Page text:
The Babadook (2014)
Just like Get Out, The Babadook got a lot of critical acclaim when it came out, and rightfully so. It’s an Australian film about a widowed mother trying to manage her young son, Samuel, who believes a monster from a storybook they read is coming to kill them. Directed by Jennifer Kent, the film doesn’t rely on cheap scares, and underneath the fight against the Babadook is a relentlessly honest look at motherhood and grief.
The Invitation (2015)
Everyone loves a good horror story at a dinner party. The Invitation, directed by Karyn Kusama (Jennifer’s Body), is about a man invited to dinner at his ex-wife’s house. Unsure why he was invited along with some unusual guests, Will (Logan Marshall-Green) begins to suspect something sinister is planned for them. It also features John Carroll Lynch from American Horror Story in a supporting role. This film is all about paranoia and trust, and because of clever writing and great acting, it avoids being predictable. Another film with an amazing ending, it’s a great choice for subtle horror.
Clearly Logan Marshall-Green has a handle on the horror genre. Upgrade is kind of a hybrid of action, horror, and sci-fi. It also stars Betty Gabriel from Get Out. After Grey’s (Marshall-Green) wife is killed and he becomes paralyzed, a young inventor offers him an implant, STEM, that would give him back control of his body. With the extreme strength the chip gives him, Grey is finally able to enact revenge on the people who murdered his wife. It’s set in the near-future, and has a horribly bleak attitude on technology. The action and writing are amazing, but this one also has a lot of gore, so tread lightly if that’s not really for you.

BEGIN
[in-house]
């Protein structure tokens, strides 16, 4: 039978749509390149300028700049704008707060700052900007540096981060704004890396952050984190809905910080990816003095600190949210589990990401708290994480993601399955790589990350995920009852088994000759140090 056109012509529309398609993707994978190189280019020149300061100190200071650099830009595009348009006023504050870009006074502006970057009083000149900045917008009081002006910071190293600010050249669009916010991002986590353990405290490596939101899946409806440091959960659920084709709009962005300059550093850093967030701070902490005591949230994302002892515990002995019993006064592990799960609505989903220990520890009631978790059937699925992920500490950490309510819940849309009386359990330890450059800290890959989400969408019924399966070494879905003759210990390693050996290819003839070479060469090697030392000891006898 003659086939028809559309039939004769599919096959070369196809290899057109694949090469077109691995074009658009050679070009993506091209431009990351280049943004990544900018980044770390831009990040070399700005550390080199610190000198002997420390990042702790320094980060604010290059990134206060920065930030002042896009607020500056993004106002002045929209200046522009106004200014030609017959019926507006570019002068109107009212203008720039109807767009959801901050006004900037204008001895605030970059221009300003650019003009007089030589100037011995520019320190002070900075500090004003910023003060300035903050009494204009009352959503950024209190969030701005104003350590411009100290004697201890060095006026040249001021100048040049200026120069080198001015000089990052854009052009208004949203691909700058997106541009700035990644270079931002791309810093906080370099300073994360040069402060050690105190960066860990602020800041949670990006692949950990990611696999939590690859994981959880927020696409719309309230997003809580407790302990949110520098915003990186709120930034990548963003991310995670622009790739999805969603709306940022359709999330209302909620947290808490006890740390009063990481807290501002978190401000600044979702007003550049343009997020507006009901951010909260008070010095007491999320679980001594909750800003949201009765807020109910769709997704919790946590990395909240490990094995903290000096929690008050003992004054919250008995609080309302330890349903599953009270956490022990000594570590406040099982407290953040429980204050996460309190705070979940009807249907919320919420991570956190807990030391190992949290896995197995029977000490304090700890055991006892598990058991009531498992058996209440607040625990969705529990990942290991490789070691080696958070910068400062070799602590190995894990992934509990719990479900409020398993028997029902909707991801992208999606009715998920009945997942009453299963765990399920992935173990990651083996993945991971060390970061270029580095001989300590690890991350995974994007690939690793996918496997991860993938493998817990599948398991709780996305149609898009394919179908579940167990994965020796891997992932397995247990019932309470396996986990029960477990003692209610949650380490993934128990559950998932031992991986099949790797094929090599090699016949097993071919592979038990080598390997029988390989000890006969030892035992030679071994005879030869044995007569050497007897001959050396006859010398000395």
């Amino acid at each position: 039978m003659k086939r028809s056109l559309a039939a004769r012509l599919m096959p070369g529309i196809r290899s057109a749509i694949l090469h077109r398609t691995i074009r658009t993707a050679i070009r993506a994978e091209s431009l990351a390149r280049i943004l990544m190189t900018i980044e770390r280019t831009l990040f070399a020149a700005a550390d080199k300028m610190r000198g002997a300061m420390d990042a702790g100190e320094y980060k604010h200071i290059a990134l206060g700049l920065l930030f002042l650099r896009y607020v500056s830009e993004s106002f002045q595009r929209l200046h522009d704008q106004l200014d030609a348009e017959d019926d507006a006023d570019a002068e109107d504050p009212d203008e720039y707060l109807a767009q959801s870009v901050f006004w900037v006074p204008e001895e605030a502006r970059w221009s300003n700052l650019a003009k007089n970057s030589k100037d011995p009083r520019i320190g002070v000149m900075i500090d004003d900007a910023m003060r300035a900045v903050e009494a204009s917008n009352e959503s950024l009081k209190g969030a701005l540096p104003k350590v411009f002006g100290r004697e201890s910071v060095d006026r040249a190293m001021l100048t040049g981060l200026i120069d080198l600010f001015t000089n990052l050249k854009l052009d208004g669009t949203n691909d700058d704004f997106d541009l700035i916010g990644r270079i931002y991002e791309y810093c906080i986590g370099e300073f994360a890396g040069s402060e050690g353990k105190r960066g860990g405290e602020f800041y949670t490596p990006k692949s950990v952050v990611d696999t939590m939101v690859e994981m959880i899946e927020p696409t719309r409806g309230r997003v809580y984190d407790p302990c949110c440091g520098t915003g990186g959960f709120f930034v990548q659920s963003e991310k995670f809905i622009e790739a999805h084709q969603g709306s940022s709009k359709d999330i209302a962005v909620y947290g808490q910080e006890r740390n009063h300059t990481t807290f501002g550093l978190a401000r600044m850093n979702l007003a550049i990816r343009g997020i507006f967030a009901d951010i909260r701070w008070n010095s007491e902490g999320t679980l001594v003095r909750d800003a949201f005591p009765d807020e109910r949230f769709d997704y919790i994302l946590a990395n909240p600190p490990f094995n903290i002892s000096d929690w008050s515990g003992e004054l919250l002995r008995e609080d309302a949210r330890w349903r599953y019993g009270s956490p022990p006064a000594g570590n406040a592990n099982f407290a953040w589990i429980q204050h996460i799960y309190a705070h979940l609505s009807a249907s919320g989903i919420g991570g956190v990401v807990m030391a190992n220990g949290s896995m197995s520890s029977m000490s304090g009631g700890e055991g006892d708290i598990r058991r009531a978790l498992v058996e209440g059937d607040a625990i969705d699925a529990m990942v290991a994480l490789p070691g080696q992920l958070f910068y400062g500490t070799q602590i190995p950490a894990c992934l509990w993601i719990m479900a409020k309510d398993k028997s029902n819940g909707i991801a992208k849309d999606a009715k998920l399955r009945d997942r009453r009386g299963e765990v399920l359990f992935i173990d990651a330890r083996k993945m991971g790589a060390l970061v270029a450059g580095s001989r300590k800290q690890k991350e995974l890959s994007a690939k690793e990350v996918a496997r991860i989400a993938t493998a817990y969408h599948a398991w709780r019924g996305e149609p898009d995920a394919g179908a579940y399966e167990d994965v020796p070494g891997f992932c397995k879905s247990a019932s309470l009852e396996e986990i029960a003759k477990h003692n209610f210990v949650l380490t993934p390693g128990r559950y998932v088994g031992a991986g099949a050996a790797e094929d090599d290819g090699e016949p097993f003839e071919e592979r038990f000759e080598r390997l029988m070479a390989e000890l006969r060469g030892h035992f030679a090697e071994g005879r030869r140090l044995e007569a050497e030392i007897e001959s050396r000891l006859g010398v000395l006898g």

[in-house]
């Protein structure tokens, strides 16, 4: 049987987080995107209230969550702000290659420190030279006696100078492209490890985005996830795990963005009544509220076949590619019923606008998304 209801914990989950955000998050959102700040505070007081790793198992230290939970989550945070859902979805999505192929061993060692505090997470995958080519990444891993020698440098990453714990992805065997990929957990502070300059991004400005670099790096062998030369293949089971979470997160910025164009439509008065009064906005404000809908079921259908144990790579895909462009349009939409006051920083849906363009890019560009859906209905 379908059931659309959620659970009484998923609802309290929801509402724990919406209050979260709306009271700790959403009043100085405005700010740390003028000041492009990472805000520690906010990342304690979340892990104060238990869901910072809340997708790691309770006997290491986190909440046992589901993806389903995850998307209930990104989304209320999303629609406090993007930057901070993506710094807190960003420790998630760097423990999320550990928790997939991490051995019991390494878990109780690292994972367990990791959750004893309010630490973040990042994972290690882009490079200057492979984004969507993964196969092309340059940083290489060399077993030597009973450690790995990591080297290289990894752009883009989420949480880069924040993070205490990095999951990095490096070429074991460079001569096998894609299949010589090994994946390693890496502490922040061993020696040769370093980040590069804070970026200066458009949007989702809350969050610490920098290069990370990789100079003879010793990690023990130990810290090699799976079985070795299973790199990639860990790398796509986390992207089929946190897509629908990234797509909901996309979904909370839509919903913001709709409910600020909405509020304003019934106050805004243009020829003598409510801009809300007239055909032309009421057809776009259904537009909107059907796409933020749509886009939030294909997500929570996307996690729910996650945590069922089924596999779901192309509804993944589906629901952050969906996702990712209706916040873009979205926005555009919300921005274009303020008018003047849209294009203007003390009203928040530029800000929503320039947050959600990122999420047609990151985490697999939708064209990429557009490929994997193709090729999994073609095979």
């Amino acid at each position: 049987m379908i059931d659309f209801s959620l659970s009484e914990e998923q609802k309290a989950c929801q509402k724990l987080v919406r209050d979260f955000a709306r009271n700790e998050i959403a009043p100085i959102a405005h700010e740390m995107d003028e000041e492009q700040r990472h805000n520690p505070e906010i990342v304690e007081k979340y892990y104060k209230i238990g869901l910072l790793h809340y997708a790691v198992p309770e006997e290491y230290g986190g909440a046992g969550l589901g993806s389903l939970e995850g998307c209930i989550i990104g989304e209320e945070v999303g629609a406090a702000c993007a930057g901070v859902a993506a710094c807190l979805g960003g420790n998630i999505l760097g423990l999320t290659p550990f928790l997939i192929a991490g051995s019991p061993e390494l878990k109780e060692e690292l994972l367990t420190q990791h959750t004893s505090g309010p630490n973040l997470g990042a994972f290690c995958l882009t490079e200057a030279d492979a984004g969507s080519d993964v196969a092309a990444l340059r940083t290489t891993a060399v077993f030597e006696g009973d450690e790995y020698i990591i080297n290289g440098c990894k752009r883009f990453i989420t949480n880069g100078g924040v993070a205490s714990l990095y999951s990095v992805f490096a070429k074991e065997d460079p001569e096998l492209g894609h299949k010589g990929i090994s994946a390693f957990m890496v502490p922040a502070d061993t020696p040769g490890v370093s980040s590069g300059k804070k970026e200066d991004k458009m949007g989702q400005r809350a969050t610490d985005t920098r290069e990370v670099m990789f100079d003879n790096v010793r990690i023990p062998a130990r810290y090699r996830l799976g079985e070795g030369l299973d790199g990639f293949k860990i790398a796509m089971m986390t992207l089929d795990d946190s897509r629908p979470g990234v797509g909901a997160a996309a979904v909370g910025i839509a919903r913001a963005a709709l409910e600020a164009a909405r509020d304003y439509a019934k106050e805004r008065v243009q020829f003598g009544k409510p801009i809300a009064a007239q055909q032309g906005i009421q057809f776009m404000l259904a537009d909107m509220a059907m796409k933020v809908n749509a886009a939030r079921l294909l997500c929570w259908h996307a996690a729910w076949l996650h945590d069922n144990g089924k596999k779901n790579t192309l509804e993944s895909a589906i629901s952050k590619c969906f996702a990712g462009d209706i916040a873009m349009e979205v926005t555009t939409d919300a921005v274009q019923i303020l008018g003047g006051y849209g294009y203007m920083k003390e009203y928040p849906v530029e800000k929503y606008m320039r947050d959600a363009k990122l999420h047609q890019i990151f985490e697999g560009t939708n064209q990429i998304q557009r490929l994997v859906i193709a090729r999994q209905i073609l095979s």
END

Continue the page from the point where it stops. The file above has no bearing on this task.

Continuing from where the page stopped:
One of about five Stephen King adapted movies in 2017, Zak Hilditch’s 1922 is based on one of his lesser-known works. Released around the same time as the equally affecting Gerald’s Game, it’s about a simple farmer who decides to murder his wife for money, and he convinces their teenage son to help. You then watch them unravel dealing with their rotting guilt. Unlike some of his more direct horror stories, 1922 is slow and psychologically unsettling.
Train to Busan (2016)
The only zombie film on this list, Train to Busan is an inventive take on a tired genre, about a group of passengers trying to survive on a train from Seoul to Busan. Somewhat like Bong Joon-ho’s Snowpiercer, the film is a commentary on issues in Korean society. But with great characters and bloody action, it can also be just an enjoyable zombie movie for any audience.
I guess I saved the most brutal for last. Raw came out on the festival circuit in 2016, and grossed people out so much when it premiered at the Toronto Film Festival that an ambulance had to be called because audience members fainted. Directed by Julie Decourau, this french film is about a 16-year-old vegetarian who gets a taste for human flesh. While it’s certainly about cannibalism, underneath all the horror is a coming-of-age story about female sexuality and empowerment. Not for the faint of heart.
(Featured Image: A24/Focus World/Picturehouse/Netflix/Blumhouse Productions)